News & Thinking
Immigration, Employment and the Tech industry: FAQ in a post Covid-19 environment
On Thursday, 3 September 2020 our leading experts in employment, immigration and technology law appeared as a panel for IT Professionals New Zealand. As part of this, our experts answered some frequently asked questions around employment, immigration and ensuring performance of contracts.
If an employee chooses to work from home, what is the best way to ensure that employers and employees are meeting their health and safety obligations?
There has undoubtedly been a significant shift towards employees working from home over the last six months. The Health and Safety at Work Act 2015 requires that an employer must ensure they are able to do so safely. This would include an initial assessment of the employee’s work station at home, implementing any measures and continued monitoring of that set up. In practice this may include:
- Establishing a Flexible Working Policy that covers any “working from home” health and safety requirements. The policy should cover frequently asked questions, such as, who will cover any costs of working from home;
- Requesting that employees complete a health and safety working from home survey and take pictures of their work stations and send these to the designated Health and Safety Officer for assessment;
- An assessment of employees’ mental and physical health, while working from home.
If an employee gets “stuck” overseas but they remain employed by a New Zealand employer, does the Employment Relations Act 2000 still apply?
If an employee is based overseas temporarily, working remotely but continuing an employment relationship that was conceived in New Zealand, then that employee likely remains employed in New Zealand.
Importantly, those employees must continue to have their employment agreements honoured and will benefit from the statutory protections of those located in New Zealand.
If that employment relationship is to be terminated, all usual processes will apply as if the employee were located in New Zealand. Importantly, employees will also have a right to raise a personal grievance in the same way that any other employee on a New Zealand employment agreement can.
When will those under the Skilled Migrants Category be able to enter or return to New Zealand?
The New Zealand Skilled Migrant Category Visa is for people who are able to fill New Zealand’s deficit with respect to certain skills, experience and qualifications. For New Zealand’s IT industry, it is estimated that over 50% of employees are migrant workers, and the majority will be on a Skilled Migrant Category Visa.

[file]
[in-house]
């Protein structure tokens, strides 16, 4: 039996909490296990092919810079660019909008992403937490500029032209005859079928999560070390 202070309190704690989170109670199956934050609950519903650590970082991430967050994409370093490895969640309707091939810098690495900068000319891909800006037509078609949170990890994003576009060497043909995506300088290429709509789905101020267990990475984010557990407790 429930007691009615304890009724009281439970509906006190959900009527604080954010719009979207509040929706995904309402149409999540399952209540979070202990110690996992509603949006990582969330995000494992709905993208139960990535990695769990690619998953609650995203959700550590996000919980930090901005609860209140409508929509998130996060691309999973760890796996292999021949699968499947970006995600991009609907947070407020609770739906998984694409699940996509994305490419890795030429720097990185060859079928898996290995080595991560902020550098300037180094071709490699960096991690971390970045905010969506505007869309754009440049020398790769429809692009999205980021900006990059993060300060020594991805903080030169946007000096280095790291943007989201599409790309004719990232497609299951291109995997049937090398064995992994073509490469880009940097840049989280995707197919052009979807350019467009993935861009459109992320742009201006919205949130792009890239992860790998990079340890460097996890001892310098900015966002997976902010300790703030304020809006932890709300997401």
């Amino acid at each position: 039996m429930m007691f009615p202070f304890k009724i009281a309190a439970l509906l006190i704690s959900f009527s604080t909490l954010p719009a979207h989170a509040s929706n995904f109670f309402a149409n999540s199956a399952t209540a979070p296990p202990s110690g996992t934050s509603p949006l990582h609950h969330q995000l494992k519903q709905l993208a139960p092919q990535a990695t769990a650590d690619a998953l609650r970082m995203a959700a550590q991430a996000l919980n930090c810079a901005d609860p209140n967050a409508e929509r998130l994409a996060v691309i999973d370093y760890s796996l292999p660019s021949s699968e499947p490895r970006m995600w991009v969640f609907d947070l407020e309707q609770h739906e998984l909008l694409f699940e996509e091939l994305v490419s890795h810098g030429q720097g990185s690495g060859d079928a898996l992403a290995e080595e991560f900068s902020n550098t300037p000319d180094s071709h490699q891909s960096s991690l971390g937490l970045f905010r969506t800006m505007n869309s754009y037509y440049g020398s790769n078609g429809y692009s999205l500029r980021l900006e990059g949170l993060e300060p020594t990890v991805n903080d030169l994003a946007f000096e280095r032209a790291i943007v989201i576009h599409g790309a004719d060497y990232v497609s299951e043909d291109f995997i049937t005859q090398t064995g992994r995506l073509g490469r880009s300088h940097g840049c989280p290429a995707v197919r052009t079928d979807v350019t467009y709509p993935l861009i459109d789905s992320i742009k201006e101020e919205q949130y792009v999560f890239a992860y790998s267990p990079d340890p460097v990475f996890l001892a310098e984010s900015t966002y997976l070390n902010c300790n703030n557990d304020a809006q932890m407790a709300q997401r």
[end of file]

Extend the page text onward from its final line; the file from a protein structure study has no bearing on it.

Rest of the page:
Many people are trying to get back into the country at present, including New Zealand citizens, residents and visa holders alike. Unfortunately, New Zealand does not currently have the facilities to support an increased rate of return to New Zealand and priority is being given to citizens and residents.
It is predicted that economic migration will eventually become a Government priority to support the regrowth of New Zealand’s economy. Any delay to this focus is likely a consequence of the impending election and political will dictating border restrictions.
Can businesses still avoid liability by relying on force majeure clauses in contracts?
In general terms, a ‘force majeure clause’ is a clause which provides a party with relief from liability where they are unable to perform their obligations due to an event or circumstances outside of their reasonable control. Often the clause also goes on to state that relief will not be available where the event or circumstances could have been prevented or avoided if the affected party had exercised a reasonable care and/or the affected party has failed to take reasonable steps to overcome the event or circumstances.
With the initial onset of Covid-19, in a number of cases force majeure clauses would have been triggered, where the impacts of Covid-19 genuinely prevented performance.
Moving-forward, it is possible that (in some cases) force majeure clauses will continue to provide relief where contractual performance is affected by Covid-19. However, Covid-19 is obviously firmly on everyone’s radar at the moment and by now parties should have developed plans to address the impact of Covid-19 on their businesses (including their contractual obligations). If a party is impacted by another Covid wave or lockdown and it has not adequately prepared for this, it may not be entitled to relief from liability.
Now more than ever it is critical for businesses to adopt and maintain good risk management practices to address foreseeable and material risks, including Covid-19-related risks.